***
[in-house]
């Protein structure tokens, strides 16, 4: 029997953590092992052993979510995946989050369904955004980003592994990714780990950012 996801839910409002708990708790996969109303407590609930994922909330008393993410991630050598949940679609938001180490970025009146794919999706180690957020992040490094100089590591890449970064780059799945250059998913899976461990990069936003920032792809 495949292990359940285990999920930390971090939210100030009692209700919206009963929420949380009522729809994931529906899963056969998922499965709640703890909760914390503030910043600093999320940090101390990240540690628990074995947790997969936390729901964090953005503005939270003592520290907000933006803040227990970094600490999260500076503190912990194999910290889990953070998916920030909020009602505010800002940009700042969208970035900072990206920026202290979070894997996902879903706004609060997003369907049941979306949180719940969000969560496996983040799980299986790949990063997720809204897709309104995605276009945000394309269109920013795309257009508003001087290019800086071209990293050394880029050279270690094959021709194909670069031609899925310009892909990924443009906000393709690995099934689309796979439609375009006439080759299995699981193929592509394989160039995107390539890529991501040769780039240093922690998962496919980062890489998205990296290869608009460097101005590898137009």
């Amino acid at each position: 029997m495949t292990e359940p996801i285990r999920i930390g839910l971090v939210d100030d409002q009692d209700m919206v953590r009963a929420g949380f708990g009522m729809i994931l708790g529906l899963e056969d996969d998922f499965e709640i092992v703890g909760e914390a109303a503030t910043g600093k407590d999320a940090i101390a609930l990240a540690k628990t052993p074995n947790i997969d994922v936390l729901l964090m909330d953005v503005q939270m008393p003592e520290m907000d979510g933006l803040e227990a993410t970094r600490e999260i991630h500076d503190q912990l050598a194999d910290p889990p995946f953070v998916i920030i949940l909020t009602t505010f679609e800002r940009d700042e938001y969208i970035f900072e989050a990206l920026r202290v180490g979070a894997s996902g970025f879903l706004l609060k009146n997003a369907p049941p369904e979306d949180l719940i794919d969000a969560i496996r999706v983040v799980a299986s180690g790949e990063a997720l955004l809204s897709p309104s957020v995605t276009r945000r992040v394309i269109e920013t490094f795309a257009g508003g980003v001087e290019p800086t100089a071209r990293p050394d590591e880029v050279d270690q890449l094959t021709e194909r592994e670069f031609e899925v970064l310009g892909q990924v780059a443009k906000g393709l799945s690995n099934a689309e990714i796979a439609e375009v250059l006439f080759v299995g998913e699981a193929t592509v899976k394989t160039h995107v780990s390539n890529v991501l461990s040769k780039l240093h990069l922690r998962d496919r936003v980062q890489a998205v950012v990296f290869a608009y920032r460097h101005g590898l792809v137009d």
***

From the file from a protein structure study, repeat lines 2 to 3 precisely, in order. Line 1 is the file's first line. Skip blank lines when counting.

């Protein structure tokens, strides 16, 4: 029997953590092992052993979510995946989050369904955004980003592994990714780990950012 996801839910409002708990708790996969109303407590609930994922909330008393993410991630050598949940679609938001180490970025009146794919999706180690957020992040490094100089590591890449970064780059799945250059998913899976461990990069936003920032792809 495949292990359940285990999920930390971090939210100030009692209700919206009963929420949380009522729809994931529906899963056969998922499965709640703890909760914390503030910043600093999320940090101390990240540690628990074995947790997969936390729901964090953005503005939270003592520290907000933006803040227990970094600490999260500076503190912990194999910290889990953070998916920030909020009602505010800002940009700042969208970035900072990206920026202290979070894997996902879903706004609060997003369907049941979306949180719940969000969560496996983040799980299986790949990063997720809204897709309104995605276009945000394309269109920013795309257009508003001087290019800086071209990293050394880029050279270690094959021709194909670069031609899925310009892909990924443009906000393709690995099934689309796979439609375009006439080759299995699981193929592509394989160039995107390539890529991501040769780039240093922690998962496919980062890489998205990296290869608009460097101005590898137009």
């Amino acid at each position: 029997m495949t292990e359940p996801i285990r999920i930390g839910l971090v939210d100030d409002q009692d209700m919206v953590r009963a929420g949380f708990g009522m729809i994931l708790g529906l899963e056969d996969d998922f499965e709640i092992v703890g909760e914390a109303a503030t910043g600093k407590d999320a940090i101390a609930l990240a540690k628990t052993p074995n947790i997969d994922v936390l729901l964090m909330d953005v503005q939270m008393p003592e520290m907000d979510g933006l803040e227990a993410t970094r600490e999260i991630h500076d503190q912990l050598a194999d910290p889990p995946f953070v998916i920030i949940l909020t009602t505010f679609e800002r940009d700042e938001y969208i970035f900072e989050a990206l920026r202290v180490g979070a894997s996902g970025f879903l706004l609060k009146n997003a369907p049941p369904e979306d949180l719940i794919d969000a969560i496996r999706v983040v799980a299986s180690g790949e990063a997720l955004l809204s897709p309104s957020v995605t276009r945000r992040v394309i269109e920013t490094f795309a257009g508003g980003v001087e290019p800086t100089a071209r990293p050394d590591e880029v050279d270690q890449l094959t021709e194909r592994e670069f031609e899925v970064l310009g892909q990924v780059a443009k906000g393709l799945s690995n099934a689309e990714i796979a439609e375009v250059l006439f080759v299995g998913e699981a193929t592509v899976k394989t160039h995107v780990s390539n890529v991501l461990s040769k780039l240093h990069l922690r998962d496919r936003v980062q890489a998205v950012v990296f290869a608009y920032r460097h101005g590898l792809v137009d």